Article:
Last week, I was flipping through the radio stations as I drove to work. I landed on a talk radio station, the Cosmo channel, and the guest was the editor-in-chief of Cosmopolitan magazine. Apparently, the editor is also the person who gives workplace advice. I say apparently because I am not a regular reader or listener. The conversation caught my attention because the topic was how to give feedback at work.
The example they used was how to tell a co-worker they are bothering you when they stop to gossip or chat about things at your cube each day. Sometimes, several times a day. I think we all work with people like this. You know the ones, the colleagues who always have time to chit-chat when you’re swamped. What surprised me was that the tactics and advice the editor and the show hosts were giving were all about being indirect. They were saying you should ask the person to meet you after work to talk, make up false deadlines to get them away from your desk, tell the person you really want to talk to her but that your boss is complaining, etc. While I understand they were telling us to use indirect feedback and made up stories to save the person’s feelings, I know there are better ways that work and that will not hurt the person any more than the indirect approach. In fact, the danger of the indirect approaches is that the recipient may never understand there is a problem and the behavior will continue.
So, what can you do?
This is always my preferred approach. Being direct does not mean intentionally trying to hurt the recipient’s feelings or to be cruel. Being direct does mean telling the person the truth in such a way that they understand that the behavior they are exhibiting is unacceptable. In our example above, being direct would your feedback may sound like this: “Hi Jane. Listen, I know you enjoy talking about ______(insert whatever topic here). I do too. However, when you come by my cube daily and do this, my supervisor notices us talking about it and it gives him the impression I am not working or that I don’t have enough work to do. I want to maintain a good reputation at work Jane. So, I will not be able to continue these daily discussions during the work day. Thank you for understanding.”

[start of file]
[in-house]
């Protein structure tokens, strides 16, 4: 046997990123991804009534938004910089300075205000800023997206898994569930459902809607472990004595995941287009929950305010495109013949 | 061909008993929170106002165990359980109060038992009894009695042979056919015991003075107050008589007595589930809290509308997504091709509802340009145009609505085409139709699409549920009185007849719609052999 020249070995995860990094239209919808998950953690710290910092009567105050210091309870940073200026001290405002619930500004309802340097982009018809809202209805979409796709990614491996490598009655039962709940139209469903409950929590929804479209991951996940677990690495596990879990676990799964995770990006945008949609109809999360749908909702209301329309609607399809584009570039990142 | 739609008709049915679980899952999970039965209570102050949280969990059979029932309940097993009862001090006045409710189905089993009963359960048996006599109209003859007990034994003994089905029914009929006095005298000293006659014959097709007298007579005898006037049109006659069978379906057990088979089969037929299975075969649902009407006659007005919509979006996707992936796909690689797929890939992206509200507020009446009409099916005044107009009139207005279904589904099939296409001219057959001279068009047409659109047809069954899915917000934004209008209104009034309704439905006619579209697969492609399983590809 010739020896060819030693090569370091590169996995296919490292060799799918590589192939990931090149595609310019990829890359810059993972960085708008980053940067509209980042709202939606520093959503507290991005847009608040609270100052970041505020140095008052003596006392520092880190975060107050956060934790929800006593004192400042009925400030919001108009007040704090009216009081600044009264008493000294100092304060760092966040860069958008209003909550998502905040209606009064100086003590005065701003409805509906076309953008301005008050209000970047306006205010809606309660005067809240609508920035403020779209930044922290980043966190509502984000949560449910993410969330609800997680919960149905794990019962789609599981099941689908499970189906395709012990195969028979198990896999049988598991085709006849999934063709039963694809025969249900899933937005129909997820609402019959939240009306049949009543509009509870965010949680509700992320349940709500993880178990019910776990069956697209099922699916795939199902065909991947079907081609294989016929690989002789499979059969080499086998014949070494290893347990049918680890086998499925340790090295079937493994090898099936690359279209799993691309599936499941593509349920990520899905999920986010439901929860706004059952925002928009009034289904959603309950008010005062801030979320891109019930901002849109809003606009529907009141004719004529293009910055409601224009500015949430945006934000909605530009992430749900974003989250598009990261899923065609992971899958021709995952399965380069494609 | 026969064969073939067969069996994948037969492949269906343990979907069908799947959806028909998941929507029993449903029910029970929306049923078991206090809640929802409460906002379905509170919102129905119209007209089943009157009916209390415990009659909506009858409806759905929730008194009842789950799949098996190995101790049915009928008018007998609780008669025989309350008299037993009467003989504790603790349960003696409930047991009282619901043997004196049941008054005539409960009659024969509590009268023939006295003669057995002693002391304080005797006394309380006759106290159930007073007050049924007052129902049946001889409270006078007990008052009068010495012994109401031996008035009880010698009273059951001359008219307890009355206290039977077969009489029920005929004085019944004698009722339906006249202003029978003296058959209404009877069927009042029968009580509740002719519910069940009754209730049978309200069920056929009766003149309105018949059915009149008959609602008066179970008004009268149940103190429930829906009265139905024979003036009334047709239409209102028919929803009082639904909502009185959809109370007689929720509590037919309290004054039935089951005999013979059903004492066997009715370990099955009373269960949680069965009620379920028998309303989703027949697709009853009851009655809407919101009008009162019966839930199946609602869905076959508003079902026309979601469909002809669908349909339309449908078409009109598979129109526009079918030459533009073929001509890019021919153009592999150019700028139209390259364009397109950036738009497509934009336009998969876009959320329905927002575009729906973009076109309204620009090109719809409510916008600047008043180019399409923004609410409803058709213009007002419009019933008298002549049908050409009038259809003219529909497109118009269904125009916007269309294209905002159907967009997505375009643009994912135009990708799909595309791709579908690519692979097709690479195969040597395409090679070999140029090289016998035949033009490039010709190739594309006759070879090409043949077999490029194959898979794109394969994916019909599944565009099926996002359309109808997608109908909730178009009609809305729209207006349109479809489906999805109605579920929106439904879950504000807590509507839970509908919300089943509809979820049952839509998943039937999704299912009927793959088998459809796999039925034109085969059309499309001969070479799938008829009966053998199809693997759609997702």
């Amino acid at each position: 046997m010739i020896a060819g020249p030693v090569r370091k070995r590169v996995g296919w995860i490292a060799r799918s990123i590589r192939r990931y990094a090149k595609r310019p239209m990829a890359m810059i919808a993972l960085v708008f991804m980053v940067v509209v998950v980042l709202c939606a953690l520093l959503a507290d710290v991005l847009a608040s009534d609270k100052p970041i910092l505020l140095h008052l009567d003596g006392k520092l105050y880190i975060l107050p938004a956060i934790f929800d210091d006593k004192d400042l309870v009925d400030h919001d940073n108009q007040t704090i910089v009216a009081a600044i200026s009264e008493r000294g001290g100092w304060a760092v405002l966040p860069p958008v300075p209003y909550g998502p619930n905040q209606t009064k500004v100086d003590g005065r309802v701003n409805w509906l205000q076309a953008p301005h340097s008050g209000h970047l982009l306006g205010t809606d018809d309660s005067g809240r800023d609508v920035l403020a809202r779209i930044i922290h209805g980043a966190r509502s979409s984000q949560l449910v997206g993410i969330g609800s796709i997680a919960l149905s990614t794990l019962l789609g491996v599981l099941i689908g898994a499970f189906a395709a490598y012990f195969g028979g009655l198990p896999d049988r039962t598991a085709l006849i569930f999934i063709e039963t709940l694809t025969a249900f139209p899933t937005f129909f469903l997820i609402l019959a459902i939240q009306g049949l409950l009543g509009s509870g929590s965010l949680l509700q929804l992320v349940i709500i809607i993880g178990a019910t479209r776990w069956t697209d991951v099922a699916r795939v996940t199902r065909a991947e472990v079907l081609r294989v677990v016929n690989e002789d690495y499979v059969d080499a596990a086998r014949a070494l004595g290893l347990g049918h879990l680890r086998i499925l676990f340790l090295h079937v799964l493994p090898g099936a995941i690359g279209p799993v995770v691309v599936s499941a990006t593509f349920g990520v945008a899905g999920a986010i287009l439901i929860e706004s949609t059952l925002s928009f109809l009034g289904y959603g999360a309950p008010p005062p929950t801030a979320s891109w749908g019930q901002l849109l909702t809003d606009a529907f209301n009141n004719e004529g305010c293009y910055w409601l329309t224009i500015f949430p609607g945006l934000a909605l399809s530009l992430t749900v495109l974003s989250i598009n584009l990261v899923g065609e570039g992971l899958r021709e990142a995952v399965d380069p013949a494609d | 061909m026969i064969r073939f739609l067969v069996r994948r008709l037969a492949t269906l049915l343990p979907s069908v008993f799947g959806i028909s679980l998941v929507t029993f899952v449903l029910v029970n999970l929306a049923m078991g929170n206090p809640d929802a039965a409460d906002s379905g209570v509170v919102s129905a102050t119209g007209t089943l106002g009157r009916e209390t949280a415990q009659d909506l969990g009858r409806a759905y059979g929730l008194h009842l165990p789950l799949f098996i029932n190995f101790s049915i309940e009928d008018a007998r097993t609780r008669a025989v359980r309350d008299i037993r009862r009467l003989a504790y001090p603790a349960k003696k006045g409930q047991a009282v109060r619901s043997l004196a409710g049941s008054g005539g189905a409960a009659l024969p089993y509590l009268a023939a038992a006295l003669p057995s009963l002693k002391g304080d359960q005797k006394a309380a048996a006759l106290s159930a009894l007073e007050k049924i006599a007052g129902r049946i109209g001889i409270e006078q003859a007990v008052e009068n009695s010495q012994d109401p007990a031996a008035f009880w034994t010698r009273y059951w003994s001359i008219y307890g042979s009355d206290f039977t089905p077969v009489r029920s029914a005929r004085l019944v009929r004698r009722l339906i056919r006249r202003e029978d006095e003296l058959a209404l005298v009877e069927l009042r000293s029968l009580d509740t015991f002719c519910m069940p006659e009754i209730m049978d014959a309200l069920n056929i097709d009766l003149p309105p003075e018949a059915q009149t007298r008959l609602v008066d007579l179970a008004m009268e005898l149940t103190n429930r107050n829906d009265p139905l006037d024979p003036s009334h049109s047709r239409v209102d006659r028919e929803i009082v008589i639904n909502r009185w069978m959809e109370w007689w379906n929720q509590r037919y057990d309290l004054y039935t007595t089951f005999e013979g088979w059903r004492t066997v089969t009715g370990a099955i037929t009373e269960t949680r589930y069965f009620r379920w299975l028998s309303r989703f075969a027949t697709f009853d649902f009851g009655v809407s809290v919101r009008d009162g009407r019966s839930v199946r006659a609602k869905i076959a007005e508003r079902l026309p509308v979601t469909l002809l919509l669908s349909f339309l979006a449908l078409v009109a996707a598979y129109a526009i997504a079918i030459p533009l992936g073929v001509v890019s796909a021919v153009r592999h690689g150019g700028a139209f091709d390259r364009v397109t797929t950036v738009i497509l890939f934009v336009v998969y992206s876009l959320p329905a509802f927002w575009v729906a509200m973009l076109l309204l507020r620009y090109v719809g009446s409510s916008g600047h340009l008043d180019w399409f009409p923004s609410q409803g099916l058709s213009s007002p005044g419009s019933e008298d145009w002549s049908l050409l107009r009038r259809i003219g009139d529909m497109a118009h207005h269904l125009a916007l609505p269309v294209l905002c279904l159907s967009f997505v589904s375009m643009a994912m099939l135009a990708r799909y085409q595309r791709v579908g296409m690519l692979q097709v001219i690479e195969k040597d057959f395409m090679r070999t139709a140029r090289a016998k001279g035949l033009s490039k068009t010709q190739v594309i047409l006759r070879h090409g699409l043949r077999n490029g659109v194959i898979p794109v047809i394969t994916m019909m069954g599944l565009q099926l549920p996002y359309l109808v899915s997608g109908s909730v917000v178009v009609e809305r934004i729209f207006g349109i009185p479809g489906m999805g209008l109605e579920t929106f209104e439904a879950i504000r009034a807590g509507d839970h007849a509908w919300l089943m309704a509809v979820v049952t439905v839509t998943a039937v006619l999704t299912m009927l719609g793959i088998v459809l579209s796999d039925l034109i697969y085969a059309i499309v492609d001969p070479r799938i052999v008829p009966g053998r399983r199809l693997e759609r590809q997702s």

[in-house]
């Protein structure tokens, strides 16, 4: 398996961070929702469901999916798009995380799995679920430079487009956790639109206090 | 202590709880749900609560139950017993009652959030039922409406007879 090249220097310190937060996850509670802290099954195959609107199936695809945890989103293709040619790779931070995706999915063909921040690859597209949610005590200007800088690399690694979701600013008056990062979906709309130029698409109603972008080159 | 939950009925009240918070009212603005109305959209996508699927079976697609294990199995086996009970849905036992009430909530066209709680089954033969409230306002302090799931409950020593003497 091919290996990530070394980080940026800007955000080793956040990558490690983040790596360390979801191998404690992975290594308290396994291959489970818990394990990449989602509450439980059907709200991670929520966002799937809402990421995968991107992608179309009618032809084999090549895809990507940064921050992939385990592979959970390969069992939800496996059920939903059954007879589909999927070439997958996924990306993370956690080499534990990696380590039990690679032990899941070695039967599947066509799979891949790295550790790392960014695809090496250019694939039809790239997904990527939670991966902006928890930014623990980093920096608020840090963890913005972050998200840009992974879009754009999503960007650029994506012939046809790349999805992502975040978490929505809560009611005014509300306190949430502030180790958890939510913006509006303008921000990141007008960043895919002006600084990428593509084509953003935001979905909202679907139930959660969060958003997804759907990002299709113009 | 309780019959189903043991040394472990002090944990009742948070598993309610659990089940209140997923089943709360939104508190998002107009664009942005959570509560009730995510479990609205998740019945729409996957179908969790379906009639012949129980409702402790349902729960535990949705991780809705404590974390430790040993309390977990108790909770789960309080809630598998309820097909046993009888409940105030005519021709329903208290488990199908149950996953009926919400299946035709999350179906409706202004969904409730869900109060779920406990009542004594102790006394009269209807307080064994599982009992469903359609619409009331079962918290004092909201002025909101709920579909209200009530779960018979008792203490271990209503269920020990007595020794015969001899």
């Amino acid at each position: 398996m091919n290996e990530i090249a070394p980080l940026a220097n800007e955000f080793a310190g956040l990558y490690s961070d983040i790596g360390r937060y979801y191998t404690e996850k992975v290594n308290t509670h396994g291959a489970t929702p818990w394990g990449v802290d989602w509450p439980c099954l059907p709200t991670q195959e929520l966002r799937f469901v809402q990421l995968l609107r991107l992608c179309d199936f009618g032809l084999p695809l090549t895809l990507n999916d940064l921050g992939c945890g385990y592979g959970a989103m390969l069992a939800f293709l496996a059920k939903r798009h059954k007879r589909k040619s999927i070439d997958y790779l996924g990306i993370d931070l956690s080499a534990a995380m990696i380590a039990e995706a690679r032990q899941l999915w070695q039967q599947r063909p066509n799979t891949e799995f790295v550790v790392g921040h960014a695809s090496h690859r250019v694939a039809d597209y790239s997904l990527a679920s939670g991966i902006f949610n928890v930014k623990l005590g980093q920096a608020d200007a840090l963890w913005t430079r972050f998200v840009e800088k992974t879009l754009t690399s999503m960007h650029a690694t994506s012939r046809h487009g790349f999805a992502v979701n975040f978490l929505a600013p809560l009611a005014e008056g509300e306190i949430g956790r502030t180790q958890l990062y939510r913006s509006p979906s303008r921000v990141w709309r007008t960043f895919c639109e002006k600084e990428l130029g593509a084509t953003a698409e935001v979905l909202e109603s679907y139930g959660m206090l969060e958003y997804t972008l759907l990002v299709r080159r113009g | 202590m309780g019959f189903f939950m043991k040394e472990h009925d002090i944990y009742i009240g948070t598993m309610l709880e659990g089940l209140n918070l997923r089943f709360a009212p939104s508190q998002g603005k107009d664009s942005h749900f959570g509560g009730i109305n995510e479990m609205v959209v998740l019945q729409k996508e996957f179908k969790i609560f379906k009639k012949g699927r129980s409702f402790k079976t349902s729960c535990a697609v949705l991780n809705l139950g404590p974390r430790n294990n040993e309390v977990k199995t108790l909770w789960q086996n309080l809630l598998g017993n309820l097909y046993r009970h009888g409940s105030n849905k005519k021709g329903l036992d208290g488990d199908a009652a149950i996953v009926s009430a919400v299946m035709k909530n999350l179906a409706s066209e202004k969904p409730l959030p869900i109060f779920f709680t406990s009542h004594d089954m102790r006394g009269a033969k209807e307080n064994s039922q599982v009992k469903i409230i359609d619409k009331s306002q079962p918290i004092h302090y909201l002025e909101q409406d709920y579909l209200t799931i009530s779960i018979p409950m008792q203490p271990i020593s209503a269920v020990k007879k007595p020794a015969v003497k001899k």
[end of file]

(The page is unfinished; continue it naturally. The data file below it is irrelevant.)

Don’t Bring Other People Into It
I hear people use the tactic of bringing other people into giving feedback quite often. If you are trying to deliver the message above to Jane, for example, it would not be advised to say, “Jane, other people in the office have noticed you chat too much at the cubicles.” Why not? Well, even though it sounds like direct feedback on the surface, it is not. This will immediately send Jane’s mind racing to who the “other people in the office” are. Now she’s not focused on the feedback you’re about to deliver. She’s worried about who is talking about her behind her back. This is the kind of information that causes mistrust in the work group. If you must bring other people into the discussion, be ready to say who they are.
Use Your Voice/ Don’t Hide Behind E-Mail
If this is the first time the person is going to hear this feedback from you, make sure it is verbal feedback. In the case of Jane, if you were to just send her an e-mail, it will not have the same impact. Jane will be surprised and may not interpret the tone of the e-mail in the way you intend. Jane will also have questions that will certainly lead to follow up e-mails. By not being direct, either in person or over the phone, you are now setting yourself up for misunderstanding and misinterpretation.
The bottom line is that sometimes, giving direct feedback on a behavior is uncomfortable. It’s uncomfortable for you and for the person receiving it. However, if you beat around the bush, try to avoid the person and just hope the behavior stops, e-mail the person only part of the story, or use other indirect tactics, you are doing yourself and them a disservice. The best way is to be mature, professional, and compassionate.
What do you think? How would you give feedback in this situation? What other tactics work for you? Share them in the comments.